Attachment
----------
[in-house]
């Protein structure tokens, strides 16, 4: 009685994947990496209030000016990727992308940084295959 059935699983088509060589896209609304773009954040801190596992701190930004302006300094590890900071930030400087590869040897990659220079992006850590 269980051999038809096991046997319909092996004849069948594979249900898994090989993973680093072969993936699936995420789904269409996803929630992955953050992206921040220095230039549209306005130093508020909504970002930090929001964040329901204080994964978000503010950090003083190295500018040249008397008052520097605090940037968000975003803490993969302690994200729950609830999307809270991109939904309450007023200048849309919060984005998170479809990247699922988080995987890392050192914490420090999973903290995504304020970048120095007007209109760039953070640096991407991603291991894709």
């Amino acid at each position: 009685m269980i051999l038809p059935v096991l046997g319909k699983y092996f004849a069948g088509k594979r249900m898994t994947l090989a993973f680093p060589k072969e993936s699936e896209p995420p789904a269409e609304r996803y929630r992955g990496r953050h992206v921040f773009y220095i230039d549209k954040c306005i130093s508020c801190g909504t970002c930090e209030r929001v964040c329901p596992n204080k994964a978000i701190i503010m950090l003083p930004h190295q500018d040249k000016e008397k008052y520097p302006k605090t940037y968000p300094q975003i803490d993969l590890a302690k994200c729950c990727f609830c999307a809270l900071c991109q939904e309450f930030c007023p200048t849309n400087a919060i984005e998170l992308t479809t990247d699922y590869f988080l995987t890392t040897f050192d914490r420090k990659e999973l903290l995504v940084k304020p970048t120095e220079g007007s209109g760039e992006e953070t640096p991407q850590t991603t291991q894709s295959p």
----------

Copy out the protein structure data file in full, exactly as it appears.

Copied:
[in-house]
């Protein structure tokens, strides 16, 4: 009685994947990496209030000016990727992308940084295959 059935699983088509060589896209609304773009954040801190596992701190930004302006300094590890900071930030400087590869040897990659220079992006850590 269980051999038809096991046997319909092996004849069948594979249900898994090989993973680093072969993936699936995420789904269409996803929630992955953050992206921040220095230039549209306005130093508020909504970002930090929001964040329901204080994964978000503010950090003083190295500018040249008397008052520097605090940037968000975003803490993969302690994200729950609830999307809270991109939904309450007023200048849309919060984005998170479809990247699922988080995987890392050192914490420090999973903290995504304020970048120095007007209109760039953070640096991407991603291991894709």
């Amino acid at each position: 009685m269980i051999l038809p059935v096991l046997g319909k699983y092996f004849a069948g088509k594979r249900m898994t994947l090989a993973f680093p060589k072969e993936s699936e896209p995420p789904a269409e609304r996803y929630r992955g990496r953050h992206v921040f773009y220095i230039d549209k954040c306005i130093s508020c801190g909504t970002c930090e209030r929001v964040c329901p596992n204080k994964a978000i701190i503010m950090l003083p930004h190295q500018d040249k000016e008397k008052y520097p302006k605090t940037y968000p300094q975003i803490d993969l590890a302690k994200c729950c990727f609830c999307a809270l900071c991109q939904e309450f930030c007023p200048t849309n400087a919060i984005e998170l992308t479809t990247d699922y590869f988080l995987t890392t040897f050192d914490r420090k990659e999973l903290l995504v940084k304020p970048t120095e220079g007007s209109g760039e992006e953070t640096p991407q850590t991603t291991q894709s295959p």